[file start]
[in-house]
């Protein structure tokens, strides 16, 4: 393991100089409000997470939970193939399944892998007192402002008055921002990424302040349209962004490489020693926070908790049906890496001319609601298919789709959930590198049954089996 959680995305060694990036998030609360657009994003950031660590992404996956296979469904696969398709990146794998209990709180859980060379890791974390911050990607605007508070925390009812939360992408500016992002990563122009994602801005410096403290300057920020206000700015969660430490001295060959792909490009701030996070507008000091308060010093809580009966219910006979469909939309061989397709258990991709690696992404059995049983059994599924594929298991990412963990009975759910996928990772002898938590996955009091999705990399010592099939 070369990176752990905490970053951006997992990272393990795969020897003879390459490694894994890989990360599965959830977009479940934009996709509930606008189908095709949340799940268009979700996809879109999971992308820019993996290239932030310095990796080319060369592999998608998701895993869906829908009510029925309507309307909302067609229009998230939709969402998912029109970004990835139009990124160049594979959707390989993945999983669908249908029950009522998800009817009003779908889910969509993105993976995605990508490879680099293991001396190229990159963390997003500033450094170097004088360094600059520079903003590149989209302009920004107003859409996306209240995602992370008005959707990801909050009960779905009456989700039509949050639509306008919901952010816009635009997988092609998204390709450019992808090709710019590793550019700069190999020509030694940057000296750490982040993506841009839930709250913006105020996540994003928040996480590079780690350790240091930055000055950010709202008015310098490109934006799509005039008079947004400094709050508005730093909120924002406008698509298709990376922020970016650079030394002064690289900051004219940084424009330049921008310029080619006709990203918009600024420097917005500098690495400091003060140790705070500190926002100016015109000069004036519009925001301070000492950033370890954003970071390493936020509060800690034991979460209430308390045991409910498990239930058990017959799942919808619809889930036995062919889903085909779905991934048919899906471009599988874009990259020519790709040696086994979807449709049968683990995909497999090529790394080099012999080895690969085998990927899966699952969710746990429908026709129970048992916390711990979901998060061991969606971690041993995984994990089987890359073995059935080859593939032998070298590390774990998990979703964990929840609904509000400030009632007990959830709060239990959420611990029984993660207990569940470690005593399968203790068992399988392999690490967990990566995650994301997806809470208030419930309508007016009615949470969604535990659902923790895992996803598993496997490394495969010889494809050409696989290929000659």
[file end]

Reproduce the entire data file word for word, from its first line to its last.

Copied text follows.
[in-house]
């Protein structure tokens, strides 16, 4: 393991100089409000997470939970193939399944892998007192402002008055921002990424302040349209962004490489020693926070908790049906890496001319609601298919789709959930590198049954089996 959680995305060694990036998030609360657009994003950031660590992404996956296979469904696969398709990146794998209990709180859980060379890791974390911050990607605007508070925390009812939360992408500016992002990563122009994602801005410096403290300057920020206000700015969660430490001295060959792909490009701030996070507008000091308060010093809580009966219910006979469909939309061989397709258990991709690696992404059995049983059994599924594929298991990412963990009975759910996928990772002898938590996955009091999705990399010592099939 070369990176752990905490970053951006997992990272393990795969020897003879390459490694894994890989990360599965959830977009479940934009996709509930606008189908095709949340799940268009979700996809879109999971992308820019993996290239932030310095990796080319060369592999998608998701895993869906829908009510029925309507309307909302067609229009998230939709969402998912029109970004990835139009990124160049594979959707390989993945999983669908249908029950009522998800009817009003779908889910969509993105993976995605990508490879680099293991001396190229990159963390997003500033450094170097004088360094600059520079903003590149989209302009920004107003859409996306209240995602992370008005959707990801909050009960779905009456989700039509949050639509306008919901952010816009635009997988092609998204390709450019992808090709710019590793550019700069190999020509030694940057000296750490982040993506841009839930709250913006105020996540994003928040996480590079780690350790240091930055000055950010709202008015310098490109934006799509005039008079947004400094709050508005730093909120924002406008698509298709990376922020970016650079030394002064690289900051004219940084424009330049921008310029080619006709990203918009600024420097917005500098690495400091003060140790705070500190926002100016015109000069004036519009925001301070000492950033370890954003970071390493936020509060800690034991979460209430308390045991409910498990239930058990017959799942919808619809889930036995062919889903085909779905991934048919899906471009599988874009990259020519790709040696086994979807449709049968683990995909497999090529790394080099012999080895690969085998990927899966699952969710746990429908026709129970048992916390711990979901998060061991969606971690041993995984994990089987890359073995059935080859593939032998070298590390774990998990979703964990929840609904509000400030009632007990959830709060239990959420611990029984993660207990569940470690005593399968203790068992399988392999690490967990990566995650994301997806809470208030419930309508007016009615949470969604535990659902923790895992996803598993496997490394495969010889494809050409696989290929000659």